Book Review- A Study in Scarlet

Book: A Study in Scarlet

Author: Sir Arthur Conan Doyle

Format: Paperback, Barnes and Noble Classics, The Complete Sherlock Holmes, Volume 1

First Published: 1887

Current Publication: Barnes and Noble Books, 2003

 

Deep in the heart of London, England a man is found dead in an abandoned house. All the doors are locked, and the begrimed window shows no signs of having been touched in years. The only evidence of any other presence is a single gold ring and the word RACHE written on the wall in blood. Thus begins A Study in Scarlet, the very first of Sir Arthur Conan Doyle’s infamous master of deduction Sherlock Holmes.

I confess, this is the first Sherlock Holmes book I have actually read all the way through. I know enough about the other stories to have a general feel for Doyle’s writing style, so I was quite surprised to find such a different outline. The book itself is divided into three parts in two books: the set up, the completely out-of-left-field, and in my ever so humble opinion almost useless, back-story of the murderer and victims, and then a general rehashing of all the events leading to the conclusion.

As you may already be able to tell, this was not one of my favorite books. To be fair, I loved the first part. Not only does it lend some background and depth to two of the greatest characters ever written, it sets up a plot that keeps the reader guessing. As I read the first part, my mind kept looking for clues, trying to figure out what happened, all the while being distracted by the brilliance of Holmes. It was fantastic! Then came the second part of the book… and I will say it again: this section was useless. Perhaps I would have been more open to it if there had been some sort of warning about going off into a back-story, if, perhaps, one of the main characters had started talking about what had happened. Maybe it would not have been so bad if there had been some sort of date and location written at the very beginning of this section to inform me that I was now reading about an event from the past, in another country, and about completely different characters, instead of letting me figure that out as I read. But I digress. Part two of the book tells of the events leading up to the killers motives, and while I do enjoy a good back-story, this was too much information about characters that would never again appear in the series, built up my hopes only to crush them, and in the end, it actually just made me sympathetic toward the killer. After a seeming eternity as vicious as the arid wasteland that both begins and personifies the second part I finally made it to the third section. This part started off as a nice change back to an almost normal setting. I was once again beginning to enjoy the book, but soon found, to my great disappointment, I was having a hard time concentrating, as the material became quite redundant. While I enjoyed finding out how Sherlock Holmes came to his conclusions and was able to track the killer, I could have lived without the continuous recap of every single detail I had read before.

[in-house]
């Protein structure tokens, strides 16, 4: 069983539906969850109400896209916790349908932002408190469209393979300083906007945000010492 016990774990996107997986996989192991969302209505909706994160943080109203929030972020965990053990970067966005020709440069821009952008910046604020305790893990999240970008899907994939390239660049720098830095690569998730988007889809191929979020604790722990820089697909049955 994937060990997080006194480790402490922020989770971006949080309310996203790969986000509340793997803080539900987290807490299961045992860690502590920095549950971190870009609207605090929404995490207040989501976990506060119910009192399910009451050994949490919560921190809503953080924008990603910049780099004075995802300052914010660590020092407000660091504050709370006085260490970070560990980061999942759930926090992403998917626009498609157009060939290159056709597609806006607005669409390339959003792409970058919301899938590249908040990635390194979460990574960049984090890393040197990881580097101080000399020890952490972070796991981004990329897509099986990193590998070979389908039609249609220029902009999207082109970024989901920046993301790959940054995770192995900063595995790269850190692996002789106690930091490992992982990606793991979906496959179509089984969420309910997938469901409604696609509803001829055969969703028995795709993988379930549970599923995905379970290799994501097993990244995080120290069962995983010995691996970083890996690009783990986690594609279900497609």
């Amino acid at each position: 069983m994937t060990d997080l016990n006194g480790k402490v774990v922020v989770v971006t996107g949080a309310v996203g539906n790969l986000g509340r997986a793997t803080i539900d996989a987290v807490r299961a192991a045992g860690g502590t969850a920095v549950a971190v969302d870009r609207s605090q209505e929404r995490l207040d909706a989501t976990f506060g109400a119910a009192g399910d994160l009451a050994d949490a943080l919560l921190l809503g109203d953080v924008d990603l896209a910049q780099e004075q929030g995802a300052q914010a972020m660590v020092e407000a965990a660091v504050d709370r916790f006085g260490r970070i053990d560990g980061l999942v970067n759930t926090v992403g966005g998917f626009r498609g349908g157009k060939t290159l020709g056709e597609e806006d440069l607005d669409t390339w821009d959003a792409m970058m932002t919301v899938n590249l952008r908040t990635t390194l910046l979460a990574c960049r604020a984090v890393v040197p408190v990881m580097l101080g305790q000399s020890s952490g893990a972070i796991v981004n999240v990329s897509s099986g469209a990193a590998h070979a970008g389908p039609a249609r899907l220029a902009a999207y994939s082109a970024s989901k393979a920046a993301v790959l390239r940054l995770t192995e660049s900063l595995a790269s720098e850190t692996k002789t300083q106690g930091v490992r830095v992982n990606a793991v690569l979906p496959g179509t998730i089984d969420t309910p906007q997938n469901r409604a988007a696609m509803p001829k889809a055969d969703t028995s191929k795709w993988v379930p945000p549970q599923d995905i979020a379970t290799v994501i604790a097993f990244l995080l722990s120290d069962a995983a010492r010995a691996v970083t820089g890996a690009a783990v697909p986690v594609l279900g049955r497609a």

In the end, I really have no choice but to give my vote by section. I give the first section 4 pages. I meant it when I said I loved this part. Section two I give 2 pages, but ONLY because it does further the story a little. In fact, I encourage you to skim this section. Part three I give 3 pages, especially if you only skim part two. As I said, it is interesting to see how Holmes solved the case, and it does wrap everything up.

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